Drew is a lecturer in public international law at Glasgow University in Scotland. At HRP, she pursued research on the relationship between self-determination and population transfers, looking, for example, at how and when settlers acquire rights that may compete with the rights of the “original” population.
Siri Gloppen (Norway)
Gloppen is Associate Professor in Comparative Politics, University of Bergen, Norway and heads the “Courts in Transition” research programme at the Chr. Michelsen Institute. Her research at the Human Rights Program centered around the political role of African courts in democratization and social transformation; social rights litigation; reconciliation, constitution-making and constitutionalism. Gloppen’s publications include Democratization and the Judiciary (Frank Cass 2004), Roads to Reconciliation (Lexington 2005), and South Africa: The Battle over the Constitution (Ashgate 1997).
Aeyal Gross (Israel)
Aeyal Gross is a professor and member of the Faculty of Law at Tel Aviv University. He holds an LL.B. from Tel Aviv University (1990) and an S.J.D. from Harvard Law School (1996). He was previously a member of the Board of the Association for Civil Rights in Israel, and the Academic Committee of the Minerva Center for Human Rights in Tel Aviv University and is a member of the board at the Concord Center for the Interplay between International Norms and Israeli Law. From 2007-2009, he served as a research fellow at the Institute of Advanced Legal Studies and he is a visiting reader at the School of Oriental and African Studies (SOAS) both at the University of London. Additionally he taught as a visitor in Columbia University and the University of Toronto.
Niels Erik Hansen (Denmark)
Niels Erik Hansen is the Executive Director of Documentation and Advisory Centre on Racial Discrimination (DACoRD) and an associate Professor of Law at the University of Copenhagen. He earned both his Masters and Bachelors degree in law from the University of Copenhagen. While at HRP, Hansen worked on a project that compared the independence of the Institute for Human Rights and other newly established European specialized bodies with Human Rights Institutions in the U.S. and Canada.
Matthew Happold (UK)
Happold teaches international and constitutional law at the University of Nottingham. He has degrees from the universities of Oxford and London and in 2002 was awarded the Diploma of the Hague Academy of International Law. Recent publications include Constitutional Human Rights in the Commonwealth (co-editor with Michael Anderson, BIICL: London, 2003). He is presently completing a monograph on child soldiers in international law, to be published by Manchester University Press in spring 2005.
Wenzhuo Hou (China)
Hou is the founder of an NGO called Internal Migrant Workers Legal Aid and Research Center (IMW). She currently holds the position of researcher and consultant for UNICEF in Beijing. While at Harvard, Hou plans to study the rights of migrant workers, focusing on women and children.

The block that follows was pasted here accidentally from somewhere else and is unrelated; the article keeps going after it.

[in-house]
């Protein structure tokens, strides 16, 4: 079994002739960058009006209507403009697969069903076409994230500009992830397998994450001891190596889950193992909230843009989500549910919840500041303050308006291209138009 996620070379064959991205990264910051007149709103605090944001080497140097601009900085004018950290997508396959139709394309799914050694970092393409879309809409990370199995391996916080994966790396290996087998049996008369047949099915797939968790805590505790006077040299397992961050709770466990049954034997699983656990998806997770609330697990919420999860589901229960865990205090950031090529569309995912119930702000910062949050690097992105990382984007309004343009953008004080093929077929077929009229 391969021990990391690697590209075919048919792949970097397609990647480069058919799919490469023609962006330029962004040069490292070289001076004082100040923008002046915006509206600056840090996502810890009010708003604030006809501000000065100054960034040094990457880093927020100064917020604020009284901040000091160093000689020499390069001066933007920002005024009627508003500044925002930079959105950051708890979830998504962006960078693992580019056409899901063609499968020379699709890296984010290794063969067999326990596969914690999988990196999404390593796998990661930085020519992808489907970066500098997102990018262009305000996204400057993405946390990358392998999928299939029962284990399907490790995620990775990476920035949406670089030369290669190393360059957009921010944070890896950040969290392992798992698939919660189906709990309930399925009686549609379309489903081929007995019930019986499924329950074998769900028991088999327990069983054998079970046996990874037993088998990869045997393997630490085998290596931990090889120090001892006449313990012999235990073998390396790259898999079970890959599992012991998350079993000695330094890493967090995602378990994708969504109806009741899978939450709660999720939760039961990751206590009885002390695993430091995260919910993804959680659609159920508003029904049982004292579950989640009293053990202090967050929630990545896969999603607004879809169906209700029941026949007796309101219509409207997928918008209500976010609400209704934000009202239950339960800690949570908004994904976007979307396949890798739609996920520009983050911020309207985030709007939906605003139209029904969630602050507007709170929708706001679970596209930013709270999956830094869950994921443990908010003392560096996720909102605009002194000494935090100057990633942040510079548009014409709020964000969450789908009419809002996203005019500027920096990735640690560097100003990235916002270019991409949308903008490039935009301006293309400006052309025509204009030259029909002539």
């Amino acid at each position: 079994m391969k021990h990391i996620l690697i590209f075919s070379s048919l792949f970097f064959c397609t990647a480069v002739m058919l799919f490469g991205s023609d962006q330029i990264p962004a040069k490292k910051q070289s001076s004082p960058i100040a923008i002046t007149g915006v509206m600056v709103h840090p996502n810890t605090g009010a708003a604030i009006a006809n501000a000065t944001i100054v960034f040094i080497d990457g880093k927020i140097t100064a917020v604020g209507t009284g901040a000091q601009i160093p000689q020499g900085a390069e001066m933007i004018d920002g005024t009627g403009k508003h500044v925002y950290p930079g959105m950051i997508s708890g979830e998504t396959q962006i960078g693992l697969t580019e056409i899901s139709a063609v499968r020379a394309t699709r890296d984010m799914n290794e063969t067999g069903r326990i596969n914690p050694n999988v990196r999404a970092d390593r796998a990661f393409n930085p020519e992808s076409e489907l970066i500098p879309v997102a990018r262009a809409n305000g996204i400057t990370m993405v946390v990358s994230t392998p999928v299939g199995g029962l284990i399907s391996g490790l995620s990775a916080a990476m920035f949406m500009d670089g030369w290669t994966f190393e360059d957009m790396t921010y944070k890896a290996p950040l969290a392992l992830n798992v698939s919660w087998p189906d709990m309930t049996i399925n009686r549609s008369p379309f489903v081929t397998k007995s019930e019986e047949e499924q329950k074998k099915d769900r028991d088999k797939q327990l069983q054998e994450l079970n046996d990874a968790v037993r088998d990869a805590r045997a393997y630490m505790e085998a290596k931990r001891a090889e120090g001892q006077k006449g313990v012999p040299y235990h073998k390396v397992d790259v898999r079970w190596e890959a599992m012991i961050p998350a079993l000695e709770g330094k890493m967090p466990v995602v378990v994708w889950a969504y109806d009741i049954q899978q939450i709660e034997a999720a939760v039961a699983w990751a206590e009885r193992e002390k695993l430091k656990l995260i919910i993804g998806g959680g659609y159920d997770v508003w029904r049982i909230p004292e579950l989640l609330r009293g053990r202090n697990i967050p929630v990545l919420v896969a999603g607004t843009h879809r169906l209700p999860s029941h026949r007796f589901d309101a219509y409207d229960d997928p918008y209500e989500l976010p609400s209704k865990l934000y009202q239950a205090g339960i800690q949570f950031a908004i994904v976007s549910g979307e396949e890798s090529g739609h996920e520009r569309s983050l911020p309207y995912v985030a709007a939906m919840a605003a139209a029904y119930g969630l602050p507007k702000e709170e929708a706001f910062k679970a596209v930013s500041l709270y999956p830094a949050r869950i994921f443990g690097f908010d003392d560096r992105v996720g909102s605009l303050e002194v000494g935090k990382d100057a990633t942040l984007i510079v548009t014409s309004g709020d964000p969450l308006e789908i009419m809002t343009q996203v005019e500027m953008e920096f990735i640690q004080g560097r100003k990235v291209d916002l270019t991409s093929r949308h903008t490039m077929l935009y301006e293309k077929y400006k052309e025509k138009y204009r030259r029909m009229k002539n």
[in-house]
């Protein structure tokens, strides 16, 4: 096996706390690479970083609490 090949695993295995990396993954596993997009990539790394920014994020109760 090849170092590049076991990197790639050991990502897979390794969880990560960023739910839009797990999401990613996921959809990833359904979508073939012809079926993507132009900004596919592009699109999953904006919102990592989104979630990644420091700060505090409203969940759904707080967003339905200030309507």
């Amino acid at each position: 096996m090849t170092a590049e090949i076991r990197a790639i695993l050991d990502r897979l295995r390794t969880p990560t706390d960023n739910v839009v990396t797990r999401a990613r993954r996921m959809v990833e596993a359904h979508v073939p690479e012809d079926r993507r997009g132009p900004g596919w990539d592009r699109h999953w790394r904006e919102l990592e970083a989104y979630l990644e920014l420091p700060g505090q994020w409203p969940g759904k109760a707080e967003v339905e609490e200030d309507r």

Michael Ikhariale (Nigeria)
Ikhariale is a professor and former dean of law at Lagos State University. He is a member of the board of governors of the Civil Liberties Organisation (CLO), one of Nigeria’s premier human rights NGOs. In addition to a large number of scholarly articles, he writes a weekly column in the Vanguard, a nationally known newspaper. At Harvard, he focused on the link between human rights and development, with particular attention to Nigeria. His proposed study is entitled: “The Imperatives of Human Rights to Contemporary Developmental Strategies.”
Naina Kapur (India)
Kapur is a lawyer and the co-director of Sakshi, an NGO that works on issues of gender and the courts in India, particularly in relation to violence against women. At Harvard, she drew on the experience of Sakshi to write about the “Gender and Judges” study and its consequences, and explored it as a model for activist research and engagement.
Mehrangiz Kar (Iran)
Mehrangiz Kar is an attorney, writer, and activist working toward the promotion of democracy, rule of law, and human rights within the framework of Islamic law in the Islamic Republic of Iran since the revolution in 1979. She was a Radcliffe Fellow at Harvard (2004-05), as well as a fellow at the Carr Center for Human Rights Policy at Harvard’s John F. Kennedy School of Government (2005-06). She has also been recognized as a Scholar at Risk. In April 2000, following her participation in a symposium in Berlin, she was arrested and imprisoned on charges of acting against the national security of the Islamic Republic of Iran. Three of the five charges against her are pending, for which she may again be arrested upon her return. She was the 2004 recipient of the annual Human Rights First (formerly Lawyers’ Committee for Human Rights) Human Rights Award and in 2002 received the Ludovic Trarieux International Human Rights Prize (France) for a lawyer working to promote women’s human rights, awarded jointly by the Human Rights Institute of the Bar of Bordeaux and the European Lawyers’ Union.
Anne Warner La Forest (Canada)